I helped to initiate the model driven development discussion at the Object Management Group in 1994 when we produced the first round-trip engineering business object design tool at Easel Corporation. The Rational product manager was a friend of mine and he repeatedly showed me his demoes of Rational Rose as he tried to emulate us. My technical lead eventually became the director of the Rational Rose development team.
Simonyi, one of the richest men in the world, has left Microsoft and started a company to get serious about this. This is the guy that gave us Word and Excel so we probably shouldn't underestimate him.
Everyone's a Programmer
Software is collapsing under the weight of its own complexity. Charles Simonyi’s solution? Programming tools that are so simple that even laypeople can use them.
By Claire Tristram
MIT Technology Review, November 2003
Programming In Pictures
When you ask Simonyi to explain just how the dronelike parts of programming might be automated, eliminating bugs caused by human error, he will tell you a story about jet engines.
“Think about the turbine blades,” he says. “They have to be perfect. If you were to use the most meticulous craftsman to make them, you still wouldn’t get anywhere near the degree of accuracy you need. You need to create a machine to make the blades. Are humans involved in the process? Of course. You need them to build the machine, and to maintain it and adjust it. Can machines fail? You bet! But they fail in a disastrous way, and you can see it right away and can fix it. It’s the same thing with code! You don’t want humans to touch it. It will have bugs in it! Can humans do something? Yes. They can build the machine.”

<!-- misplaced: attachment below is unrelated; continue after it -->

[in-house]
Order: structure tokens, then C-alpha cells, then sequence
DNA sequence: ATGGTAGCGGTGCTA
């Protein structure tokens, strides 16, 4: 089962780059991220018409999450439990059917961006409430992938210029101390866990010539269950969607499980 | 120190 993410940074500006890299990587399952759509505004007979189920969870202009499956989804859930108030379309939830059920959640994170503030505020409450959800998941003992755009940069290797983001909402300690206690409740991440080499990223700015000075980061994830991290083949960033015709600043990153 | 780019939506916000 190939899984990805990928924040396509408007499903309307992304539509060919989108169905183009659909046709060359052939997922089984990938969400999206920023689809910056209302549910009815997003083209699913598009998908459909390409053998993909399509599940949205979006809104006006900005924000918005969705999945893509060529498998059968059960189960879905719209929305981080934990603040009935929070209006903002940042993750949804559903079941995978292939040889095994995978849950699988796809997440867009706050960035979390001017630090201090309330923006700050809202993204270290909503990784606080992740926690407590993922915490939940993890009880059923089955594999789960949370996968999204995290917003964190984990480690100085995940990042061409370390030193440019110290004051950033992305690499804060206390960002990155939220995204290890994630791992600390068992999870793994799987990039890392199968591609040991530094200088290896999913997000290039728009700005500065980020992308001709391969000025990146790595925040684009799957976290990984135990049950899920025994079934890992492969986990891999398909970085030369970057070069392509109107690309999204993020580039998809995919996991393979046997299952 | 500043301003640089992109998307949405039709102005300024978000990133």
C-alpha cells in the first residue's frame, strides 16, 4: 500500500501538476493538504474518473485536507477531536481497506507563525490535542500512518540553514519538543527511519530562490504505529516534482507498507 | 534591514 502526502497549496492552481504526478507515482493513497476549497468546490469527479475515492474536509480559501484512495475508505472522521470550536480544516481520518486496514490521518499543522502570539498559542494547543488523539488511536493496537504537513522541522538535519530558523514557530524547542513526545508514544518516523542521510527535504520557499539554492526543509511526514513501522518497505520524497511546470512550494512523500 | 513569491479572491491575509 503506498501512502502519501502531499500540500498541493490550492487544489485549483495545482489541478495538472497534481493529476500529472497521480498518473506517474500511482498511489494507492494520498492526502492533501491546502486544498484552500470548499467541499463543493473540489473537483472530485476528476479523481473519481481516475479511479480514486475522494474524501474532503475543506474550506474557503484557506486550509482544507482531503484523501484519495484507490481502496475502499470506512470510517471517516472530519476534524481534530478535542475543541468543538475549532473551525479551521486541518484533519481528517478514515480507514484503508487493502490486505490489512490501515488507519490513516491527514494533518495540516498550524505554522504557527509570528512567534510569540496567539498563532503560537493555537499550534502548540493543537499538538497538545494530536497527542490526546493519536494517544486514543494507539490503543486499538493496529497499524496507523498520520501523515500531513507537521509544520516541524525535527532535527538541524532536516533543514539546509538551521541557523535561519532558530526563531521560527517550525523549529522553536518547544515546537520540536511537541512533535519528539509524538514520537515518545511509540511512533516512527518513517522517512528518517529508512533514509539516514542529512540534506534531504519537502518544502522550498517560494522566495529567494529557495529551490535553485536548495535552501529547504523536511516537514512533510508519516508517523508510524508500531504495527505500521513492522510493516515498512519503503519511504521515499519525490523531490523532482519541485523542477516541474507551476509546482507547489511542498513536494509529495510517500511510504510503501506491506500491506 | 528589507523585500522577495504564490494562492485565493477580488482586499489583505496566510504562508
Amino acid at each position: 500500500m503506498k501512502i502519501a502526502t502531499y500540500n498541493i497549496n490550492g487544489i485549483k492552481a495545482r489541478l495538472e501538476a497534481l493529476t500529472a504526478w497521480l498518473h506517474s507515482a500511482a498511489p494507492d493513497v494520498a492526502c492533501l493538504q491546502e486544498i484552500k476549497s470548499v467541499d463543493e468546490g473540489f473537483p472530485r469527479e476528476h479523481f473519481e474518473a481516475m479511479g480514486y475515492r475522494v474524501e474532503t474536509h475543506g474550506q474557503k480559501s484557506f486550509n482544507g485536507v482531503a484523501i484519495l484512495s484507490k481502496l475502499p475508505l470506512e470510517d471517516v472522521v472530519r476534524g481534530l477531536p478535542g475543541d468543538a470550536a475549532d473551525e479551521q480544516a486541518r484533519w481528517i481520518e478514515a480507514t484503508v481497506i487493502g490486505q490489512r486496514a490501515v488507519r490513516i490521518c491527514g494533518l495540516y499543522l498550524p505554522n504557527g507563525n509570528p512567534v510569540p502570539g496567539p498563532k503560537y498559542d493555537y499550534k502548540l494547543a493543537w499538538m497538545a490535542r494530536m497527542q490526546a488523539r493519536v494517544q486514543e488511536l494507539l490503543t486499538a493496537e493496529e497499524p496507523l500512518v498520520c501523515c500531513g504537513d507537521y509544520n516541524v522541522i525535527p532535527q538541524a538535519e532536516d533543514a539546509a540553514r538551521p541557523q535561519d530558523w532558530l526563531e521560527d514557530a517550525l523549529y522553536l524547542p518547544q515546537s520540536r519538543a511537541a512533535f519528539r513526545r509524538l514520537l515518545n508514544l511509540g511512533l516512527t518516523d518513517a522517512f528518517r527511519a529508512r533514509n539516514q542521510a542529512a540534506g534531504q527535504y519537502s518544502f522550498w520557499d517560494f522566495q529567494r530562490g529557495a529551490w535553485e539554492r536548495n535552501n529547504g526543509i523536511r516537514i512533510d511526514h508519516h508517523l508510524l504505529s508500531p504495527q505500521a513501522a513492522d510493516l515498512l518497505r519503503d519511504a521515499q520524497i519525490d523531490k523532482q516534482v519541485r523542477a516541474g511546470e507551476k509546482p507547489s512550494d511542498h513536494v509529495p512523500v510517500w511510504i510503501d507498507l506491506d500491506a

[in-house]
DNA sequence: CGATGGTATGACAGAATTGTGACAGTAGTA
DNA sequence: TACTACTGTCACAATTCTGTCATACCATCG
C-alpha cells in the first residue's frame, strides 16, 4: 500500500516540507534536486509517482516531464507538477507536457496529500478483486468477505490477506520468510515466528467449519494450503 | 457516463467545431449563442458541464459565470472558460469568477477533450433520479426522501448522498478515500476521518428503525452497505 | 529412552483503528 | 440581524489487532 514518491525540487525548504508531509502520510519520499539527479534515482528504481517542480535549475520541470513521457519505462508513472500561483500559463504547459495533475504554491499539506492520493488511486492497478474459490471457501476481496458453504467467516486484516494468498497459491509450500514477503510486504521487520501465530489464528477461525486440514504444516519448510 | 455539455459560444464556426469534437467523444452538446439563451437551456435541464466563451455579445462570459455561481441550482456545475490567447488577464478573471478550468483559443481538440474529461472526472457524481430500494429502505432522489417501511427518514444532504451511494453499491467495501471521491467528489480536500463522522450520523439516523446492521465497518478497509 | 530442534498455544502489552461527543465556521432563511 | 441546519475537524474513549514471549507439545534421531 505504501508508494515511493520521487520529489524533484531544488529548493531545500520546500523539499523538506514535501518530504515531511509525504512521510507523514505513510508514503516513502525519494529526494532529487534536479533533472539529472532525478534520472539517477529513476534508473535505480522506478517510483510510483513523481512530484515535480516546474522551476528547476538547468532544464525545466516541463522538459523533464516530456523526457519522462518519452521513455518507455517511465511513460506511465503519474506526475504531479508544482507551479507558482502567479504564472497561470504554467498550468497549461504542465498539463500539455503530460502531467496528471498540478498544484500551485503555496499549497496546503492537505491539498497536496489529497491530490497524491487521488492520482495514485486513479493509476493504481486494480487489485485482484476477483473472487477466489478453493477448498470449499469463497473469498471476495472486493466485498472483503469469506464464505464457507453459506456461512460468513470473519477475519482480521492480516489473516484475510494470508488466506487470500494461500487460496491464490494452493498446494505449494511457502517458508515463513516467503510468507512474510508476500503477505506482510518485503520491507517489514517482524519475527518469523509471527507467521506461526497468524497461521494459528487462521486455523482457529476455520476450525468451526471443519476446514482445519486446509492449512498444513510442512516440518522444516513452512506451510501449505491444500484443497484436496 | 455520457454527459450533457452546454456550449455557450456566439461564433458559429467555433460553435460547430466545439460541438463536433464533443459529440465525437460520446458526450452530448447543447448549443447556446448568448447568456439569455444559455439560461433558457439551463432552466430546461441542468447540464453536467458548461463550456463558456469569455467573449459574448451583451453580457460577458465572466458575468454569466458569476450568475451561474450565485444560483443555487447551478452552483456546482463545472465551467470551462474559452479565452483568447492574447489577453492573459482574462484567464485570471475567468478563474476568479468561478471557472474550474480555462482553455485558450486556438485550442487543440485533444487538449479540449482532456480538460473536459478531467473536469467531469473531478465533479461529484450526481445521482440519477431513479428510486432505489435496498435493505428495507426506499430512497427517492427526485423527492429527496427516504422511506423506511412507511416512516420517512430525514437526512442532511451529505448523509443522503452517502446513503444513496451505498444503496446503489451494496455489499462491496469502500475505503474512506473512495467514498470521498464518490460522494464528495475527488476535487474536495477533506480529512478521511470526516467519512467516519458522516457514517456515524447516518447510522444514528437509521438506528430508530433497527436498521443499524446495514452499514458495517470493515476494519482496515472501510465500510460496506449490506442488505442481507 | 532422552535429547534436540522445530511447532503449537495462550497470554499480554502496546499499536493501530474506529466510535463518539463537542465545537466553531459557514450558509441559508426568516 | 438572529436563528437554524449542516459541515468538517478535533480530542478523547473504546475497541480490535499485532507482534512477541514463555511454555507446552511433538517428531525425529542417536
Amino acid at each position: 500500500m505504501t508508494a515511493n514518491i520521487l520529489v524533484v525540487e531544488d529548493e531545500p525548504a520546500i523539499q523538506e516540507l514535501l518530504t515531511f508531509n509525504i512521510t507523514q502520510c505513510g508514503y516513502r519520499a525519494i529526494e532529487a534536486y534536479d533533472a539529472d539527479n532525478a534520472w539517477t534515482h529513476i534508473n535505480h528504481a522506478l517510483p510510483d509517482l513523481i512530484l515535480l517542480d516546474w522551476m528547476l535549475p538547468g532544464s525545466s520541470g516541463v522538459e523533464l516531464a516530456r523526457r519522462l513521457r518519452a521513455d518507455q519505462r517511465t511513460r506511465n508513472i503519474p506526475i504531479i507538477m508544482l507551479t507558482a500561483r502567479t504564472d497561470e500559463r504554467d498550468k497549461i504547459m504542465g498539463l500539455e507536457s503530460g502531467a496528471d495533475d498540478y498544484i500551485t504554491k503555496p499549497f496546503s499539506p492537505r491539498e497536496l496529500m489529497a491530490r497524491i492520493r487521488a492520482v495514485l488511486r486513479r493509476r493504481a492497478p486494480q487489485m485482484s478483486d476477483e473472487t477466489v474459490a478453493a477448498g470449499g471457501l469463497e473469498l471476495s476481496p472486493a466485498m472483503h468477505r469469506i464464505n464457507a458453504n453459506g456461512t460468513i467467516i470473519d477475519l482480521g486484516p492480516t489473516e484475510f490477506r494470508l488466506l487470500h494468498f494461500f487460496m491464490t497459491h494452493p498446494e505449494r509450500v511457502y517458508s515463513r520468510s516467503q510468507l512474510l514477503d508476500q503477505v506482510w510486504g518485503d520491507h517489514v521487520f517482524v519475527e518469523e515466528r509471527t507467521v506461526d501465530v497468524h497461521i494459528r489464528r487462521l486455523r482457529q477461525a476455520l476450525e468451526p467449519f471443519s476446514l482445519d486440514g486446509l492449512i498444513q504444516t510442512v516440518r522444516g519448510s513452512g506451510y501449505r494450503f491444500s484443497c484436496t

What, exactly, would a machine for writing software look like? It would itself be software. But its function would not be to solve the end problem—to perform some new home or office task. Rather, it would be a software “generator,” causing a particular piece of software to be written. Telling the generator what program to write would be accomplished through an easy-to-understand interface, sometimes referred to as a “modeling language.”
The most widely adopted modeling language today is the Unified Modeling Language, which evolved from work Booch and fellow programmers James Rumbaugh and Ivar Jacobsen did at Rational Software—and which is now being developed by the open-source software community under the stewardship of IBM and the other members of an industry consortium called the Object Management Group. The Unified Modeling Language is a system for creating diagrams. It’s intended to let managers of large software projects visualize their designs and make sure they meet the clients’ requirements before programmers sit down to write code in programming languages such as Java or C++.
Simonyi’s vision, and the reason he started his company, is to take the idea of models and go one step further: to link the model and the programming so tightly that they eventually become the same. Programmers and users will be able to switch between many contrasting views of the model they are creating, and revise programs at will simply by tweaking the models (see “Just-in-Time Programming,” below). It’s something like an architect being able to draw a blueprint that has the magical property of building the structure it depicts—and even, should the blueprint be amended, rebuilding the structure anew.